Students need to recognize left-to-right and top-to-bottom directionality. Draw lines on the board or paper from left to right. Have students copy, air drawing from left to right and / or drawing with fingers on the table. Provide paper for students to trace lines from left to right. Repeat for top-to-bottom directionality.

Students need to know how to orient their body to paper on a table. For right-handed students, the paper should be perpendicular to the edge of the table. The left-handed paper position is about a forty-five degree angle from the edge of the table.

Provide a number of worksheets for each student with their own name printed on them. Don’t expect students to recognize or write their names at this point. Have students trace over their name. Keep observing them and note how they are holding the pen.

I know these sound very basic but for some of your students, they may be necessary. Again, this is why it is important to know what their background is in literacy.


We are teaching a huge variety of students. Some may be able to communicate their needs orally but not read and write in English. Others may be a beginner in all skills. Every student is going to have varying experiences and this affects the materials you select, your instructional focus, and the rate of your students’ progress.
Pre-literate students come from an oral language tradition. For this reason, the concept of communicating through reading and writing can be difficult to grasp. Holding a pen and opening a book are all new experiences. It is important for pre-literate students to have a foundation of oral language skills before focusing on reading and writing.
Non-literate students come from a culture with a written language, but they have had little or no exposure to literacy in their first or second language. They did not have any formal schooling and did not learn any native language literacy. For non-literate students, instruction should still emphasize the connection between spoken and written language.
Semi-literate students have some but minimal literacy in their own language. They may be very nervous and hesitant and lack confidence in their literacy skills.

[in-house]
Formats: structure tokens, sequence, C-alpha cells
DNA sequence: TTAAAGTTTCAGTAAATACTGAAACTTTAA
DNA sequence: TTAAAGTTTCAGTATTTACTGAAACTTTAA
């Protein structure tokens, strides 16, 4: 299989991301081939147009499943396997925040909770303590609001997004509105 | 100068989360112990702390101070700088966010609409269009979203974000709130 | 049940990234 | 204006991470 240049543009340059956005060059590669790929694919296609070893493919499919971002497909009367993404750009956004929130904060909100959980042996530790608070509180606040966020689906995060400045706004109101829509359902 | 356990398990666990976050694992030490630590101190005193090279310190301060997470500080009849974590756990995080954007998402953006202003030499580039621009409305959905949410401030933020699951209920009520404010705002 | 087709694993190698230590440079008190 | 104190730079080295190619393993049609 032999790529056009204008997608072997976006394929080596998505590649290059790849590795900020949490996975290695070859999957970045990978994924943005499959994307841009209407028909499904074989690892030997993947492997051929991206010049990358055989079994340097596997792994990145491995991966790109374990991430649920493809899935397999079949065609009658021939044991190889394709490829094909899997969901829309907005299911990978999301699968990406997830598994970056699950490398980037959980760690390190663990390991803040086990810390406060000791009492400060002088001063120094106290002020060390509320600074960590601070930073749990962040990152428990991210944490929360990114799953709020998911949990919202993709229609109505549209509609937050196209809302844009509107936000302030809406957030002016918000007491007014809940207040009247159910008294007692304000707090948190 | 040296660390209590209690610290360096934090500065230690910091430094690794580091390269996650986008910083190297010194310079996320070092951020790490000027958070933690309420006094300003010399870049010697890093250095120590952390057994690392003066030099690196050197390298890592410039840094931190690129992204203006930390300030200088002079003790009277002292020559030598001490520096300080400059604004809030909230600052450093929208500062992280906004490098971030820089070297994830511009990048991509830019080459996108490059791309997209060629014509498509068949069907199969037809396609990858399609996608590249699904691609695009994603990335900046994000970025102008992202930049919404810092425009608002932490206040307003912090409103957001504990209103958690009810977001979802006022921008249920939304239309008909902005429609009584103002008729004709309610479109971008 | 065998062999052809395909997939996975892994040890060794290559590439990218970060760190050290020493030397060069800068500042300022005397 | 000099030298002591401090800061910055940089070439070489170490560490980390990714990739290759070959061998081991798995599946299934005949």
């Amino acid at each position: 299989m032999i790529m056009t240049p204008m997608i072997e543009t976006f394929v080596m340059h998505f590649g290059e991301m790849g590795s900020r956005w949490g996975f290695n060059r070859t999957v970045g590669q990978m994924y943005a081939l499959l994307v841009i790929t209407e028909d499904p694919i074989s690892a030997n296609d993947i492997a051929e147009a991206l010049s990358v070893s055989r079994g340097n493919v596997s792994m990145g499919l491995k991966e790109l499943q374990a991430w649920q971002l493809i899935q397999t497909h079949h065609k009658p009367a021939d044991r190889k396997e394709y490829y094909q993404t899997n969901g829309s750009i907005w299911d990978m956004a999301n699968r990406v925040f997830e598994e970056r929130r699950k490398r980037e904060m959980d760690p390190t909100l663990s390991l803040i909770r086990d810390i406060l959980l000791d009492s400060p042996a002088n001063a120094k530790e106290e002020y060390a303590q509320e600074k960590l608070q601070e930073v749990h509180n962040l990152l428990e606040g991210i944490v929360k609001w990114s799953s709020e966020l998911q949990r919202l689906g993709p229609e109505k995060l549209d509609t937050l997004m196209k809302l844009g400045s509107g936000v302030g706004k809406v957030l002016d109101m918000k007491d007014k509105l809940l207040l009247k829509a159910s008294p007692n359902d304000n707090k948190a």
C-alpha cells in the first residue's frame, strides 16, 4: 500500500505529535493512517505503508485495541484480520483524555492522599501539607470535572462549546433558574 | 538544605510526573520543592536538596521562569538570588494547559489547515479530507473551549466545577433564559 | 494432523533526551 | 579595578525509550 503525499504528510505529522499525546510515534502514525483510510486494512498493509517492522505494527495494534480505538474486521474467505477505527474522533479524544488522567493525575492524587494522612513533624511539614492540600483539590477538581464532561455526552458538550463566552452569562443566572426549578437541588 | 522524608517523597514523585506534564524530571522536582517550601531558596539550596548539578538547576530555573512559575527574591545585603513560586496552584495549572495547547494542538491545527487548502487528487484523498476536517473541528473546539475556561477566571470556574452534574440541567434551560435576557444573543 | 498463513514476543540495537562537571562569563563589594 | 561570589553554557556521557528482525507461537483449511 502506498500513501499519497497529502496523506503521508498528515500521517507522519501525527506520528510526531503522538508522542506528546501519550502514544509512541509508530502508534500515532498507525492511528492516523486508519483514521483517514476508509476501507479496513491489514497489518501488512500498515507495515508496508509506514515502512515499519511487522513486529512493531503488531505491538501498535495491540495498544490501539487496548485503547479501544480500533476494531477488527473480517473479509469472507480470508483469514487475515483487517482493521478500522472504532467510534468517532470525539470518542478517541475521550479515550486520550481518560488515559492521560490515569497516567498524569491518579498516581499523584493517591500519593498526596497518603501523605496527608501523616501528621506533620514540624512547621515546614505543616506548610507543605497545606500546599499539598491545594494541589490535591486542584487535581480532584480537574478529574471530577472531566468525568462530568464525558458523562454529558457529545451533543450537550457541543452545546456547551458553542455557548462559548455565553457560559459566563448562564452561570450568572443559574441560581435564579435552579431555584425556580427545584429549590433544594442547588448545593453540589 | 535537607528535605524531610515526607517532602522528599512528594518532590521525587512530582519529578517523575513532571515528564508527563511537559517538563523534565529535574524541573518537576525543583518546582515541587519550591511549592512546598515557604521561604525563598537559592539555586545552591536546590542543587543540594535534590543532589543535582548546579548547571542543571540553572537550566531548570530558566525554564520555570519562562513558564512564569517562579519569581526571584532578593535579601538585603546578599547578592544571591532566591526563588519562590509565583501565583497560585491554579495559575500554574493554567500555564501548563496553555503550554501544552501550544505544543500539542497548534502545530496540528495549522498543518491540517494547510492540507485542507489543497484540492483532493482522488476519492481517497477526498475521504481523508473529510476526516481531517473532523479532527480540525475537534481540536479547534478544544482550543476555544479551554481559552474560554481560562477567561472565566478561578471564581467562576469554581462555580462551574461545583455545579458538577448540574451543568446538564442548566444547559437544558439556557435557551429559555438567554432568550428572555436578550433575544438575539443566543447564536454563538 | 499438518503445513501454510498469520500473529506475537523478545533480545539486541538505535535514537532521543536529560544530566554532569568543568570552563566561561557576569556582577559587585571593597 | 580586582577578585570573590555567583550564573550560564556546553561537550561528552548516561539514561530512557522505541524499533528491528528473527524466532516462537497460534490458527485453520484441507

Students may speak and are literate in a language that does not have a Roman alphabet. Some writing systems are alphabetic and some are not. Chinese is symbolic where symbols represent a word or idea rather than separate sounds. Arabic is alphabetic where the symbols represent sounds, but it is not a Roman alphabet. Students from these backgrounds can transfer skills from one language to another even if the script is completely different. These students have usually had some schooling in their native language. If you have an opportunity to watch your students read or write in their native languages, note their comfort level. Do they write with ease? If so, they probably have good native language literacy skills.

If you are unsure where your students are in literacy, try the following activities.

If students are pre-literate, you may find them unable to complete any of the tasks.

1 Can my students write their names in English?
2 Can my students identify any basic sight words from cards?
3 When pointing to the following letters, do my students have a concept of what sounds they make?
4 Can my students complete an English alphabet cloze exercise?
5 Can my students copy sentences in English?
6 Can my students read simple sentences in English?
7 Can my students write simple dictated sentences?
8 What are my students. educational backgrounds?

Whatever you discover about your students. levels, what you teach must have meaning for them.
Start with oral language and begin to make connections to the written word.

Next month we will look at some more differences and ways to teach.